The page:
Set your VCR and go to the movies.   Over 80 theatre chains nationwide are donating 100% of proceeds from today's ticket and concession sales to the disaster relief funds of the American Red Cross and United Way. That makes today and tonight really good times to go to the movies.

  Monday, September 24, 2001
A new hope?   David Grenier writes of having attended an interfaith service for prayer and healing which turned into a procession down the streets of Seattle, and what he saw there:

There were moving prayers and appeals for peace by Jews, Muslims, Sikhs, Catholics, and Protestants. Along the procession a fire truck drove by and everyone cheered. Along the procession no one insulted our calls for peace, the way they had during the buildup to the Gulf War. No one screamed at us and called us cowards. No one threw anything. In fact, the opposite is true. A few thousand more people joined us along the way. By the time we got to the intersection of Broadway and Madison, the procession took up half the road and stretched back past Seattle Central.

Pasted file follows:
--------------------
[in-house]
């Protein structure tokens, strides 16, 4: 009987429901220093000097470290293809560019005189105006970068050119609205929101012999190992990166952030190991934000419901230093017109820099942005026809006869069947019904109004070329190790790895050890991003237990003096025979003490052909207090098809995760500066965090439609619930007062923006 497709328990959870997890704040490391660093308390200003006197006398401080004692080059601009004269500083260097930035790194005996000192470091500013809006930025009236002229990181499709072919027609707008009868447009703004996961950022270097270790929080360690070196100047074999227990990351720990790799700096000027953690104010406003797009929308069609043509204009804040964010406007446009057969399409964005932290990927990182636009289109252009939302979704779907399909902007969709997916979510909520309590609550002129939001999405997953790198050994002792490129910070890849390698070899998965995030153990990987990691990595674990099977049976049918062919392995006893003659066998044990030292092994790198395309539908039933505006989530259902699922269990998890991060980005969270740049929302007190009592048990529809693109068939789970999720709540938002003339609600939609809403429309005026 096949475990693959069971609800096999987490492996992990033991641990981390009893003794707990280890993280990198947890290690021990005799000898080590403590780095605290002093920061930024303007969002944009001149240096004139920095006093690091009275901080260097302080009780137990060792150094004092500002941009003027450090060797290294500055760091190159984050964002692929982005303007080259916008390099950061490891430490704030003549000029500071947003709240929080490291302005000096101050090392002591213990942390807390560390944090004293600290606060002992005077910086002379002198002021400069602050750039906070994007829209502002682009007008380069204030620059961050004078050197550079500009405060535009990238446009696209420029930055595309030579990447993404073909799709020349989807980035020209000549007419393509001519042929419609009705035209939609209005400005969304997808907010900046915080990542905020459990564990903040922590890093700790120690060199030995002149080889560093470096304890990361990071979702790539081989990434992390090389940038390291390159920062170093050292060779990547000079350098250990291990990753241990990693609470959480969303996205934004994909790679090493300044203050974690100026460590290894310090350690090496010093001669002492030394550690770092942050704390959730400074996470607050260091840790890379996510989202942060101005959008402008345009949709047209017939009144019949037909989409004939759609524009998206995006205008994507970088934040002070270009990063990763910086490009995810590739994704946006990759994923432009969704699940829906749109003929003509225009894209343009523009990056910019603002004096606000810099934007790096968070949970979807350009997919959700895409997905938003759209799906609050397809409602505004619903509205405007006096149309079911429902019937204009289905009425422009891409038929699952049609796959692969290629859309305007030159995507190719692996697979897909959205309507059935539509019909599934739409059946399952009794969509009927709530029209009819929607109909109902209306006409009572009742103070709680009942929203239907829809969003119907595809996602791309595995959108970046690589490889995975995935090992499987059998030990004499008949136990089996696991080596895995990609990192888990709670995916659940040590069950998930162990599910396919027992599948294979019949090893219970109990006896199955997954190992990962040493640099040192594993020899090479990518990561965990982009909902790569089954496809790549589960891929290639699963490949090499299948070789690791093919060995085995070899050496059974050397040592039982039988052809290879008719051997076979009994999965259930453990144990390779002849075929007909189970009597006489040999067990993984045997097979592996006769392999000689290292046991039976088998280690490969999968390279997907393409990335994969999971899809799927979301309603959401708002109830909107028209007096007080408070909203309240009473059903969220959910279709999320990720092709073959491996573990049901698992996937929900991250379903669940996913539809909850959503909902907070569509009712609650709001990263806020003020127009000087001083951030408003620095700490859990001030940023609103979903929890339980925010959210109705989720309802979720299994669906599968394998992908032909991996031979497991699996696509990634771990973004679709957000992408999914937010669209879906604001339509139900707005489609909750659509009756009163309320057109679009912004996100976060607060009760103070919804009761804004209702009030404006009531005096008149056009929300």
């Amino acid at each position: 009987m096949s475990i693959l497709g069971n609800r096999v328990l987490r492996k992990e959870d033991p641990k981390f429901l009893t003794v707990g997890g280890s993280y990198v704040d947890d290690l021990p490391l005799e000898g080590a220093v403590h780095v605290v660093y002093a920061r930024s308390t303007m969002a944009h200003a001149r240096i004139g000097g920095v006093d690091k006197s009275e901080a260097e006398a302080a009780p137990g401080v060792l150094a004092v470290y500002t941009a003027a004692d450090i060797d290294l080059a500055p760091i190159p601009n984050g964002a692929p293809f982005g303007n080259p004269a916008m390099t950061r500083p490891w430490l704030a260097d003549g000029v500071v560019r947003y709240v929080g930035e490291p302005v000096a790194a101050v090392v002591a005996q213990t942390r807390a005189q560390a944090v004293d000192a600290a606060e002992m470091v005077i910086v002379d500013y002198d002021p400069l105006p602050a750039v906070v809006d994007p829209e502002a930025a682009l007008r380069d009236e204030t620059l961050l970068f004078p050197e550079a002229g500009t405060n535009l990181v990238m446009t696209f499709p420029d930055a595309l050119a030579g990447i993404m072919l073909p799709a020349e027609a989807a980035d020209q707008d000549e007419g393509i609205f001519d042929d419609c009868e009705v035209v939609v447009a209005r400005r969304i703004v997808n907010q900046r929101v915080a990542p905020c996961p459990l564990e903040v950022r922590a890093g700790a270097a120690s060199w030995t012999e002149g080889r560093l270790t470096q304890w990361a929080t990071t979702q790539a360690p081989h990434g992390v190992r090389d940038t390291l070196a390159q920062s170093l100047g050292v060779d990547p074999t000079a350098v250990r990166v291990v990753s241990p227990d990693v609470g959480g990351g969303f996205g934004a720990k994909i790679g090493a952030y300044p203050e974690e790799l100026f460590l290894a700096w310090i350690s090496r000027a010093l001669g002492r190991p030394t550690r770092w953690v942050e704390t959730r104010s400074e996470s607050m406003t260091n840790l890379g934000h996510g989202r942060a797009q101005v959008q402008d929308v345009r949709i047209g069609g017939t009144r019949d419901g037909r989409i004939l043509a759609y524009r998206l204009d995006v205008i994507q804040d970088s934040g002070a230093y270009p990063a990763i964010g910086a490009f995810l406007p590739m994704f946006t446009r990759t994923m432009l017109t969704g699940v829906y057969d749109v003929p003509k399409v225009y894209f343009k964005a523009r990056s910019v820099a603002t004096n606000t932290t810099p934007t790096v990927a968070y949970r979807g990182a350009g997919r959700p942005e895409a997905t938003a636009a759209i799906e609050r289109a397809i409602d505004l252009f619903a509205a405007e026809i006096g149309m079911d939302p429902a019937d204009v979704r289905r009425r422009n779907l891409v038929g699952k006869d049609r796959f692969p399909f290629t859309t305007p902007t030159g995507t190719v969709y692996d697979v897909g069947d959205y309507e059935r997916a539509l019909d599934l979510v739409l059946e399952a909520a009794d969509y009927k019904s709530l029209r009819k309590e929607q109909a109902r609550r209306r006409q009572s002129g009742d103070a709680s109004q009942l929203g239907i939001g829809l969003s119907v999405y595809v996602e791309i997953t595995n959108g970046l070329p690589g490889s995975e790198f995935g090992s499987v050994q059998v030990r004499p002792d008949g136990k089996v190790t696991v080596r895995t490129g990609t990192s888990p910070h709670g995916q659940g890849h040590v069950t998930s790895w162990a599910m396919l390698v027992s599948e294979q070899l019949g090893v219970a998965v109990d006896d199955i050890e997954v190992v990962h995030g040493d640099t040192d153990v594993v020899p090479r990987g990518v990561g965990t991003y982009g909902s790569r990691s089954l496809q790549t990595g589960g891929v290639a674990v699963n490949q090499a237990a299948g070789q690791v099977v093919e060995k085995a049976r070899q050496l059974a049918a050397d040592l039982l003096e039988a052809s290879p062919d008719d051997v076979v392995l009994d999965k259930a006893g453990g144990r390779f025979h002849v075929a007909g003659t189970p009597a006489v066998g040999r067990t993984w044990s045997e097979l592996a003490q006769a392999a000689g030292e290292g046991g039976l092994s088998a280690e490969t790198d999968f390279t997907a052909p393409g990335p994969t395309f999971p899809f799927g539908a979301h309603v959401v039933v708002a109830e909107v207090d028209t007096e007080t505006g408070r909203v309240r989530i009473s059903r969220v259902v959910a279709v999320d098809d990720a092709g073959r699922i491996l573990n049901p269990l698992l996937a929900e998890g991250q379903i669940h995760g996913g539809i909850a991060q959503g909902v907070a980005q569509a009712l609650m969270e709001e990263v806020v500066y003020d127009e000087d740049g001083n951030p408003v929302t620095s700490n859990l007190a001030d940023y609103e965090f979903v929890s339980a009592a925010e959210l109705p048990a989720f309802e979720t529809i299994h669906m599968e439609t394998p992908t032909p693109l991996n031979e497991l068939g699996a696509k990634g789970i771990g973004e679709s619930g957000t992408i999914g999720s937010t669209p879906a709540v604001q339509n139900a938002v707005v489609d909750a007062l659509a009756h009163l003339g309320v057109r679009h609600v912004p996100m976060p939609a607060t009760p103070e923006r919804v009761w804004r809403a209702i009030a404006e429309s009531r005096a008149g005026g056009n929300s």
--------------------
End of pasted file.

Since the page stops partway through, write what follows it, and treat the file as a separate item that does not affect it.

I've realized that almost no one wants the war the government and media have been trying to sell us on for a week. My own father, a supremely patriotic man and an avowed conservative who joined the Navy back in the early 60s, does not want this war. Every veteran I've talked to does not want this war. No one wants terrorists to be able to kill more people, but no one believes this garbage that our only two options are doing nothing and going to war.

And no one I know wants six thousand dead in New York to turn into six million dead in the Middle East.


David also provided a link to an open letter to the New York Times written by parents who lost their son in the World Trade Center, and they don't want a war either.

I got yer new hope right here, pal.   A telephone poll of New Yorkers revealed that over one-third of them supported the idea of internment camps for "individuals who authorities identify as being sympathetic to terrorist causes". Apparently these people neither remember what we did to Japanese-Americans in World War II, nor did they see "The Siege".